## Portfolio item number 1

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We characterize, through matching upper and lower bounds, the generalization error in terms of 0-1 classification loss of solutions associated with minimizing the L2 norm of feature weights in the overparameterized regime, including the (feature space) margin maximizing support vector machine (SVM). We uncover empirical and theoretical evidence for a discrepancy in the performance of classification vs regression. In particular, we show that there exists a regime of moderate overparameterization in which the mean-squared-error (in regression) would diverge to the null risk, but the classification error decays to 0 as the number of samples increases. We also discuss ramifications for the susceptibility of such solutions to adversarial perturbations.

We characterize, through matching upper and lower bounds, the generalization error in terms of 0-1 classification loss of solutions associated with minimizing the L2 norm of feature weights in the overparameterized regime, including the (feature space) margin maximizing support vector machine (SVM). We uncover empirical and theoretical evidence for a discrepancy in the performance of classification vs regression. In particular, we show that there exists a regime of moderate overparameterization in which the mean-squared-error (in regression) would diverge to the null risk, but the classification error decays to 0 as the number of samples increases. We also discuss ramifications for the susceptibility of such solutions to adversarial perturbations.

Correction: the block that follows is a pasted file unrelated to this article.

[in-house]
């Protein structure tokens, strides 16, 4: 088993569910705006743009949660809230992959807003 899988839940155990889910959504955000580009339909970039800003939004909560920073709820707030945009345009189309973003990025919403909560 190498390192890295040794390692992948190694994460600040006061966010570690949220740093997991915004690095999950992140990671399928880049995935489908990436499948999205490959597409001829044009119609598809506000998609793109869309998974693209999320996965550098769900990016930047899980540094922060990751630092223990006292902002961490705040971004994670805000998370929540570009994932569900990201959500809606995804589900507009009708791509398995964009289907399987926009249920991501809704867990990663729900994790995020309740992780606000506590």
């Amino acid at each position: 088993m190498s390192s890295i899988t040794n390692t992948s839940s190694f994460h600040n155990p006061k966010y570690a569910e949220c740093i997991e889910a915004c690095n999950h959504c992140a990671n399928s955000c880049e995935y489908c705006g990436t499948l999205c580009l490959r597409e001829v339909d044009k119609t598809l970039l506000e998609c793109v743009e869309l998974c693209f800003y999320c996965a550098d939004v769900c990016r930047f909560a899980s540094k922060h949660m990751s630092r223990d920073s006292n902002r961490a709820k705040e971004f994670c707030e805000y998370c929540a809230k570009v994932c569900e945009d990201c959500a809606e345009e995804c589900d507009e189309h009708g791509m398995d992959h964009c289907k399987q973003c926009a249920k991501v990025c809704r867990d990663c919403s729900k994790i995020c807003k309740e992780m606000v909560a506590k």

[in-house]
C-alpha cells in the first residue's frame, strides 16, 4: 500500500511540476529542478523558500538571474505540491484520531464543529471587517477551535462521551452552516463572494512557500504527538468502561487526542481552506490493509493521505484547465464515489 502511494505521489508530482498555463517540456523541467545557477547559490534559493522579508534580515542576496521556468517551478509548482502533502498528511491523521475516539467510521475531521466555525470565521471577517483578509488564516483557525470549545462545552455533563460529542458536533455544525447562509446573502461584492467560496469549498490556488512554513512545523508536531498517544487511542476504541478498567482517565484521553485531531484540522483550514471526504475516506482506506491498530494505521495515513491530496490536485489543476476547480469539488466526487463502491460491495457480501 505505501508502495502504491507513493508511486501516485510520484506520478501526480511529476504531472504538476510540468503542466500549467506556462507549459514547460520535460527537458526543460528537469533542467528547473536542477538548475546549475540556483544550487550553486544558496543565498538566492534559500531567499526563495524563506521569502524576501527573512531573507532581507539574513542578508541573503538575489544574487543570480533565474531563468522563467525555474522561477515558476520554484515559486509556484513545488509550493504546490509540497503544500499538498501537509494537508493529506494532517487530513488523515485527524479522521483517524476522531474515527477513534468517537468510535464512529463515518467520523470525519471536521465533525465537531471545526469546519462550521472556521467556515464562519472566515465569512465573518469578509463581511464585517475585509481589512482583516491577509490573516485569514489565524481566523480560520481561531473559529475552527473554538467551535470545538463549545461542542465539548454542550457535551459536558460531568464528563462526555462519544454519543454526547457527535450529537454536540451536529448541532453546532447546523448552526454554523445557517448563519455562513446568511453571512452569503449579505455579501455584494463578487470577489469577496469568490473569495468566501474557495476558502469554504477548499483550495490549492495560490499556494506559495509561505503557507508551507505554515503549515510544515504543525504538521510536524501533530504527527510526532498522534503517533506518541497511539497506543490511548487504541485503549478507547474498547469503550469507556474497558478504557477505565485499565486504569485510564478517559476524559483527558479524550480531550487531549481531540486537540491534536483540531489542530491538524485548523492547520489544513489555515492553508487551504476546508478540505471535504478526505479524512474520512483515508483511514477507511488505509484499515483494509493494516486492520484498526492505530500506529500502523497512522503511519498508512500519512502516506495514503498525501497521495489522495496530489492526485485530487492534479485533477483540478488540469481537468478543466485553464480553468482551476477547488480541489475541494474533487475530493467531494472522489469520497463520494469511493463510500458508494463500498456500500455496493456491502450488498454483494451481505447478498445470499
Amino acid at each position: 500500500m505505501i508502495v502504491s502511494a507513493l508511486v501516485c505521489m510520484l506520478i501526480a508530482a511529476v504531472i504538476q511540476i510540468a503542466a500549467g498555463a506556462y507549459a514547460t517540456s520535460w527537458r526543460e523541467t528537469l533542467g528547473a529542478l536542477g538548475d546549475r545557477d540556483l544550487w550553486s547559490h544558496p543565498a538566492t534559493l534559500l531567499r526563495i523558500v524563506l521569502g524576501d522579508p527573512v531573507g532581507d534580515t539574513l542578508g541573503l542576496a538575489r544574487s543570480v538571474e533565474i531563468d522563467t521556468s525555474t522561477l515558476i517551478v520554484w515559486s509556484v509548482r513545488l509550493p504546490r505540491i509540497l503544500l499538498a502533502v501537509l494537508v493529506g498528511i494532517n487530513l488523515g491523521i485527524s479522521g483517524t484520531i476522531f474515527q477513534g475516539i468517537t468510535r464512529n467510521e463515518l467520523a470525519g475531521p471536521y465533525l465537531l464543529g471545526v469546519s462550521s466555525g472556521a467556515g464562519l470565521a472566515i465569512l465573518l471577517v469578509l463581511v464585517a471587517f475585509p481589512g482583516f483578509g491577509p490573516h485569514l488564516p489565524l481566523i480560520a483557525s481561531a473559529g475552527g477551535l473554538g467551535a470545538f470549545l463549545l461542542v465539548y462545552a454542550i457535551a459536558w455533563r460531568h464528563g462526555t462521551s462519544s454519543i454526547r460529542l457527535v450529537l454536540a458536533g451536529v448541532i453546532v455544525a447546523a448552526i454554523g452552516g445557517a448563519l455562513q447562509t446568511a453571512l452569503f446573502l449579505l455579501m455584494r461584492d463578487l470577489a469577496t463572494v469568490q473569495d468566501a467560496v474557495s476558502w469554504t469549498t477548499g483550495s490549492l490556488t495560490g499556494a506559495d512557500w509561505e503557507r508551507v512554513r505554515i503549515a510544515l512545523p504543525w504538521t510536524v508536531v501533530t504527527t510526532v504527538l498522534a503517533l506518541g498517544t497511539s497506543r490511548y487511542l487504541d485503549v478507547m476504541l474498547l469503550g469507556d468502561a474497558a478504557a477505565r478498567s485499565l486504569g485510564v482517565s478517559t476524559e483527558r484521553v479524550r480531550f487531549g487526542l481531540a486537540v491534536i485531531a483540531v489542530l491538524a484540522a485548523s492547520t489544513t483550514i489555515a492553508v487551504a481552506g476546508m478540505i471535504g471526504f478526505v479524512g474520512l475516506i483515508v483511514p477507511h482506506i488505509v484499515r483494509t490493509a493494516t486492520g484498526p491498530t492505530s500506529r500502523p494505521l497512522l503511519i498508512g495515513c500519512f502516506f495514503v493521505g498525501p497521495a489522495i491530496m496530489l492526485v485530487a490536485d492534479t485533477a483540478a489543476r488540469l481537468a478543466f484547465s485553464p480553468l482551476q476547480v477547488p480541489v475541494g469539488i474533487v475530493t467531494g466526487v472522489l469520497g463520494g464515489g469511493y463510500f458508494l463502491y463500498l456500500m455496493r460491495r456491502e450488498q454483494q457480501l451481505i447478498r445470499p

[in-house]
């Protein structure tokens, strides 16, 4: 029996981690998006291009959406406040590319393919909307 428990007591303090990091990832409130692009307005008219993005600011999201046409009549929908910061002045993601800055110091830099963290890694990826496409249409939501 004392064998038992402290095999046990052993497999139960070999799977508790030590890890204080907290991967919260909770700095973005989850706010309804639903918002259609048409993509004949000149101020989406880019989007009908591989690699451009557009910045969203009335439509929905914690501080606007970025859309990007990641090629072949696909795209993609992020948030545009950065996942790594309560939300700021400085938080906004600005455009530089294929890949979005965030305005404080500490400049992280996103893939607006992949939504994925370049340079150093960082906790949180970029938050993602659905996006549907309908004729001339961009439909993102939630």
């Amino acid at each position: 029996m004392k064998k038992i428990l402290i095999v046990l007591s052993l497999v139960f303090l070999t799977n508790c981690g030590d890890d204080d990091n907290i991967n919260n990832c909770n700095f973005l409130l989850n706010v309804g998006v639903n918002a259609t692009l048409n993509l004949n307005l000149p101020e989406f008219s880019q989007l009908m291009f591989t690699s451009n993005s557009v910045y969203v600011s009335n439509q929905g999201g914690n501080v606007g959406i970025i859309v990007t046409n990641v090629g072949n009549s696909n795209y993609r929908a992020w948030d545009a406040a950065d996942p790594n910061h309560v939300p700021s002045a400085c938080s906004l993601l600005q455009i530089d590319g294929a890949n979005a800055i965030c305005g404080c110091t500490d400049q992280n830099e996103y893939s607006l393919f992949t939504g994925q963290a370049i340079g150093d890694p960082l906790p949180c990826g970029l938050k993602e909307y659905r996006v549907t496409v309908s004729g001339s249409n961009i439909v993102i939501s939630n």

We characterize, through matching upper and lower bounds, the generalization error in terms of 0-1 classification loss of solutions associated with minimizing the L2 norm of feature weights in the overparameterized regime, including the (feature space) margin maximizing support vector machine (SVM). We uncover empirical and theoretical evidence for a discrepancy in the performance of classification vs regression. In particular, we show that there exists a regime of moderate overparameterization in which the mean-squared-error (in regression) would diverge to the null risk, but the classification error decays to 0 as the number of samples increases. We also discuss ramifications for the susceptibility of such solutions to adversarial perturbations.

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Undergraduate course, *University 1, Department*, 2014

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Workshop, *University 1, Department*, 2015

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